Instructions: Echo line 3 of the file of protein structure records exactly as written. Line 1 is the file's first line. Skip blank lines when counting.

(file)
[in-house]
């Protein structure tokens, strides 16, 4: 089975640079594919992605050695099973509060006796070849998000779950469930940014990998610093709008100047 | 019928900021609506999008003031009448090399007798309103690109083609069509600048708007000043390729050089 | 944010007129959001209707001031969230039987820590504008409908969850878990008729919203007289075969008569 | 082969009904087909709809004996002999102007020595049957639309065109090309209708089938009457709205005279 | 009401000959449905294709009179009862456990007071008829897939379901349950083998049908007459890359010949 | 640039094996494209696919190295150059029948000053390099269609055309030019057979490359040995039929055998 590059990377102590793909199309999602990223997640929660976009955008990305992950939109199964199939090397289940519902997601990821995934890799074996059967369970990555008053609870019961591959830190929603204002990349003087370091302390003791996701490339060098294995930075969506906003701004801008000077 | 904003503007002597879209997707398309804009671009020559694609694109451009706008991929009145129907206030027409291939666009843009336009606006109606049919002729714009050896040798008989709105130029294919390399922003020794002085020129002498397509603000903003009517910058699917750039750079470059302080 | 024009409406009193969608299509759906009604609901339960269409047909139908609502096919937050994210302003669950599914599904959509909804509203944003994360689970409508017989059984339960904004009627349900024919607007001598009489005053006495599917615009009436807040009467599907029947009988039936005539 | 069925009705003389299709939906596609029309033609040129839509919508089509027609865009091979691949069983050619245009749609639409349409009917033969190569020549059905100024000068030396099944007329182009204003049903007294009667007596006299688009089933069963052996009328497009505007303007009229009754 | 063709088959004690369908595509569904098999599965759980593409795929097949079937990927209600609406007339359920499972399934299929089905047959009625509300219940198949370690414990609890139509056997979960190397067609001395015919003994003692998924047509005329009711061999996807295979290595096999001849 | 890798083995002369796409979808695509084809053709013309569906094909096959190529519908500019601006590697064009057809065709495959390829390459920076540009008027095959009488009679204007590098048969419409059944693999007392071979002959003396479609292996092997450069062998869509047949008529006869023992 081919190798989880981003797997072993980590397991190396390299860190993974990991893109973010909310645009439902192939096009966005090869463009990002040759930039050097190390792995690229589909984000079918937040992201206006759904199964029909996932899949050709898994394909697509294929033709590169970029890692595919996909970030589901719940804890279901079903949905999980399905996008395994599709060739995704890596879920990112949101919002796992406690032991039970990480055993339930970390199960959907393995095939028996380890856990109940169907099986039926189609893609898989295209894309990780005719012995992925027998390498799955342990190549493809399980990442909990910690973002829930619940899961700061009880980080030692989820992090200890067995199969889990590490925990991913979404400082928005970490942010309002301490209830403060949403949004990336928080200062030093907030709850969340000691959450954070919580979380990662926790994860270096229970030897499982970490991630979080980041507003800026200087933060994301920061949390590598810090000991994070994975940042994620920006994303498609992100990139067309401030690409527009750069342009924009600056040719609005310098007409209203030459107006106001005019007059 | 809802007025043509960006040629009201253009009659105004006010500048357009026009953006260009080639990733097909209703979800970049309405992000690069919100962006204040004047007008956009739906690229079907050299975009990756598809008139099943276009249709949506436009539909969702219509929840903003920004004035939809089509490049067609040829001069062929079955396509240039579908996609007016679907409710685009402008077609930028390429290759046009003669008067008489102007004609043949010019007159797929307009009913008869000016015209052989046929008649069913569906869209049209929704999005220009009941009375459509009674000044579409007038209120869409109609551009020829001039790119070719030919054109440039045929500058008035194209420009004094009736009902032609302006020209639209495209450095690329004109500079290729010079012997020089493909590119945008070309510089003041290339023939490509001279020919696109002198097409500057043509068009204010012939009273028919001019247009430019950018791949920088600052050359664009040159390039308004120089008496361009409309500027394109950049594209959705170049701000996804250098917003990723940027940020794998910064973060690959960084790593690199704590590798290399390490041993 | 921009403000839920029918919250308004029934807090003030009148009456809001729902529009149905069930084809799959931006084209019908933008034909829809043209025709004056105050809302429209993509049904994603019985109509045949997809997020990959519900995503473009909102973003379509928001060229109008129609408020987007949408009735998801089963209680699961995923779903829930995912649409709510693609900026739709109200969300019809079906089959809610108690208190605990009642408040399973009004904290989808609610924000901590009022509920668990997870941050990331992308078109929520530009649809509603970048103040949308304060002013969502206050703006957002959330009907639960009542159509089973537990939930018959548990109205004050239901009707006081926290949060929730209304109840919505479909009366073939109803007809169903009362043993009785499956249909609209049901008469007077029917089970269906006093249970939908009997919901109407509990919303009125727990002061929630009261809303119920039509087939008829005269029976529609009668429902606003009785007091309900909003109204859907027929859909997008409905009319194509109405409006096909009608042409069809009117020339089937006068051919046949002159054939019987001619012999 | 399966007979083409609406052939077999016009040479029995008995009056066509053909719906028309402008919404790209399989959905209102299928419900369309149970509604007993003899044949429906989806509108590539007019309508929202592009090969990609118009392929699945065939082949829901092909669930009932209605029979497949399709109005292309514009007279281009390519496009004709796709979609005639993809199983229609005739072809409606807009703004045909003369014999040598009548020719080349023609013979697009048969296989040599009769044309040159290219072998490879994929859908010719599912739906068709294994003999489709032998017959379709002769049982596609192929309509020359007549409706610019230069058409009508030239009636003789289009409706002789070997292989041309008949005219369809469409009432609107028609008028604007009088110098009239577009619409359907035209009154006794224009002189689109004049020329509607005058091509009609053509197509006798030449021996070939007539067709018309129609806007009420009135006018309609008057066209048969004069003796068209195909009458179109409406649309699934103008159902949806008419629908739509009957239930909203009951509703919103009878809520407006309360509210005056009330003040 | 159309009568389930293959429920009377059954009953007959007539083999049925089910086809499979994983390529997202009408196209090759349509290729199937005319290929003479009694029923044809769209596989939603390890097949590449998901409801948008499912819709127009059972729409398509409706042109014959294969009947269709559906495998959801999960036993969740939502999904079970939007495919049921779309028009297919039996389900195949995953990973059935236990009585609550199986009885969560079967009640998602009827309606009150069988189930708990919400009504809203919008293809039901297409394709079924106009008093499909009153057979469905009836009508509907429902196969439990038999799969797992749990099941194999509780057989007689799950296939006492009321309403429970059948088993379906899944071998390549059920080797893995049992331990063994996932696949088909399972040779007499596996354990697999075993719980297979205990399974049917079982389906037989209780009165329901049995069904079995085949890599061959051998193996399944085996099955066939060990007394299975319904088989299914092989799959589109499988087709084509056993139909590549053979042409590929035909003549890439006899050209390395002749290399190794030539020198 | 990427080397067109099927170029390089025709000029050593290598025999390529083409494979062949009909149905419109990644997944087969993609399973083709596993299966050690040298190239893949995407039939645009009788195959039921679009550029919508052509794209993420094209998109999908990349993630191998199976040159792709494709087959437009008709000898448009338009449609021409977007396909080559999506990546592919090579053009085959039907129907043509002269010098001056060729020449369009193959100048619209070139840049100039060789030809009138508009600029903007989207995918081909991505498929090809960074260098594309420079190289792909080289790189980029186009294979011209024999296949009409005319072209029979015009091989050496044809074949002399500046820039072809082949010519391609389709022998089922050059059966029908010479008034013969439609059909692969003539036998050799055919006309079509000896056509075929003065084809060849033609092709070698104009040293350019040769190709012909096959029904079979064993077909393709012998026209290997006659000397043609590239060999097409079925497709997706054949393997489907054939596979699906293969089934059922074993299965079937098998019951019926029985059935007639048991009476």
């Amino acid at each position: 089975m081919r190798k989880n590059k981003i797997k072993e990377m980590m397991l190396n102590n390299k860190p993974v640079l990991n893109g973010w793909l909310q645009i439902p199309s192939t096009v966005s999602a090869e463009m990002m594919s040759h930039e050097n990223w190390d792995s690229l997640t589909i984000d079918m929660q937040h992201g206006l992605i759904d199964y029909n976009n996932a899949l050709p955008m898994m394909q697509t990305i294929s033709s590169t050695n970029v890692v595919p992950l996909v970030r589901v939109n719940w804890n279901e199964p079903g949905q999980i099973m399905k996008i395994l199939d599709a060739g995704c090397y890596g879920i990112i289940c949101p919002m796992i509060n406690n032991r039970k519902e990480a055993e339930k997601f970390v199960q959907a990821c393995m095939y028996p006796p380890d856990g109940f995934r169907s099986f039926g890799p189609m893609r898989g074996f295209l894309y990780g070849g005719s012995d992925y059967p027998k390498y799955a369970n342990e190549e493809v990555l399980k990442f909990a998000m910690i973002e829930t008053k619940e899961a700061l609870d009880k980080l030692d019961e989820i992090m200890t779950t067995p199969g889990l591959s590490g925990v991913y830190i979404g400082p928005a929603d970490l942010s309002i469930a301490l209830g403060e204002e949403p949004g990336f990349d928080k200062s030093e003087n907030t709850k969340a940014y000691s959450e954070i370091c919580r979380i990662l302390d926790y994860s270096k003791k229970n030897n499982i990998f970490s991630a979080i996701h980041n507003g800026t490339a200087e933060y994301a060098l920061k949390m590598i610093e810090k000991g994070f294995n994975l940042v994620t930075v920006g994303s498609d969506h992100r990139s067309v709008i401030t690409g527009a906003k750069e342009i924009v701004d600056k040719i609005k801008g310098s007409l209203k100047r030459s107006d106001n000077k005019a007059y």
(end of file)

């Amino acid at each position: 089975m081919r190798k989880n590059k981003i797997k072993e990377m980590m397991l190396n102590n390299k860190p993974v640079l990991n893109g973010w793909l909310q645009i439902p199309s192939t096009v966005s999602a090869e463009m990002m594919s040759h930039e050097n990223w190390d792995s690229l997640t589909i984000d079918m929660q937040h992201g206006l992605i759904d199964y029909n976009n996932a899949l050709p955008m898994m394909q697509t990305i294929s033709s590169t050695n970029v890692v595919p992950l996909v970030r589901v939109n719940w804890n279901e199964p079903g949905q999980i099973m399905k996008i395994l199939d599709a060739g995704c090397y890596g879920i990112i289940c949101p919002m796992i509060n406690n032991r039970k519902e990480a055993e339930k997601f970390v199960q959907a990821c393995m095939y028996p006796p380890d856990g109940f995934r169907s099986f039926g890799p189609m893609r898989g074996f295209l894309y990780g070849g005719s012995d992925y059967p027998k390498y799955a369970n342990e190549e493809v990555l399980k990442f909990a998000m910690i973002e829930t008053k619940e899961a700061l609870d009880k980080l030692d019961e989820i992090m200890t779950t067995p199969g889990l591959s590490g925990v991913y830190i979404g400082p928005a929603d970490l942010s309002i469930a301490l209830g403060e204002e949403p949004g990336f990349d928080k200062s030093e003087n907030t709850k969340a940014y000691s959450e954070i370091c919580r979380i990662l302390d926790y994860s270096k003791k229970n030897n499982i990998f970490s991630a979080i996701h980041n507003g800026t490339a200087e933060y994301a060098l920061k949390m590598i610093e810090k000991g994070f294995n994975l940042v994620t930075v920006g994303s498609d969506h992100r990139s067309v709008i401030t690409g527009a906003k750069e342009i924009v701004d600056k040719i609005k801008g310098s007409l209203k100047r030459s107006d106001n000077k005019a007059y």